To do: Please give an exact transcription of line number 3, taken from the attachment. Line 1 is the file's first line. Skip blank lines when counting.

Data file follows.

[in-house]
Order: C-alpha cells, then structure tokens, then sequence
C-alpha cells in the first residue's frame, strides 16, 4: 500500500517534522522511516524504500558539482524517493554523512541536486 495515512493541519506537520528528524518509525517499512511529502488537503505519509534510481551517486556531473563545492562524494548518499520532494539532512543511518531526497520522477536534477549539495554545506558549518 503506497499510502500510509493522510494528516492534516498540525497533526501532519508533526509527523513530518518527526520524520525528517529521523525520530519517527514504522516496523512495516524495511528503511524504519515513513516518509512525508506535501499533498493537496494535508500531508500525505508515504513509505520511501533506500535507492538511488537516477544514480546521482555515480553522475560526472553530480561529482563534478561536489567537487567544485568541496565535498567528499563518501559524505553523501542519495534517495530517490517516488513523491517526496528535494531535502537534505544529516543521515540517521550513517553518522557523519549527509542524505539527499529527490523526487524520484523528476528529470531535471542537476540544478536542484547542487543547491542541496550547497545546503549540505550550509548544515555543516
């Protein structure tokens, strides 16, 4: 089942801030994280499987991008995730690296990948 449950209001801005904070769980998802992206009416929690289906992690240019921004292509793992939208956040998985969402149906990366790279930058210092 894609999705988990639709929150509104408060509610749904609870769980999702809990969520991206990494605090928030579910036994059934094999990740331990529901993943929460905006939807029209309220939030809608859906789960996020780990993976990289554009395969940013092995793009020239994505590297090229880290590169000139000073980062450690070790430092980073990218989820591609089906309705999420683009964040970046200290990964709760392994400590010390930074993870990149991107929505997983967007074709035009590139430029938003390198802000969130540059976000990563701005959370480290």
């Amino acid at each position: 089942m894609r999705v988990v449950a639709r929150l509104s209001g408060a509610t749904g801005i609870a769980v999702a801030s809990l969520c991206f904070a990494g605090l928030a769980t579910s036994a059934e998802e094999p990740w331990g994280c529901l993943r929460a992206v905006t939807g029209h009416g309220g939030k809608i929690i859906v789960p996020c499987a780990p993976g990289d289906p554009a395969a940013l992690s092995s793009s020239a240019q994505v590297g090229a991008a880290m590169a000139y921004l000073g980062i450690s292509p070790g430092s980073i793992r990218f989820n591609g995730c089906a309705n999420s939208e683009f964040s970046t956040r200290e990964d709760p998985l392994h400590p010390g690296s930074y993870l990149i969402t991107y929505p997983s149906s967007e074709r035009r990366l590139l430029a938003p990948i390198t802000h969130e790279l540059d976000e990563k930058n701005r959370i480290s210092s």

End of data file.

C-alpha cells in the first residue's frame, strides 16, 4: 500500500517534522522511516524504500558539482524517493554523512541536486 495515512493541519506537520528528524518509525517499512511529502488537503505519509534510481551517486556531473563545492562524494548518499520532494539532512543511518531526497520522477536534477549539495554545506558549518 503506497499510502500510509493522510494528516492534516498540525497533526501532519508533526509527523513530518518527526520524520525528517529521523525520530519517527514504522516496523512495516524495511528503511524504519515513513516518509512525508506535501499533498493537496494535508500531508500525505508515504513509505520511501533506500535507492538511488537516477544514480546521482555515480553522475560526472553530480561529482563534478561536489567537487567544485568541496565535498567528499563518501559524505553523501542519495534517495530517490517516488513523491517526496528535494531535502537534505544529516543521515540517521550513517553518522557523519549527509542524505539527499529527490523526487524520484523528476528529470531535471542537476540544478536542484547542487543547491542541496550547497545546503549540505550550509548544515555543516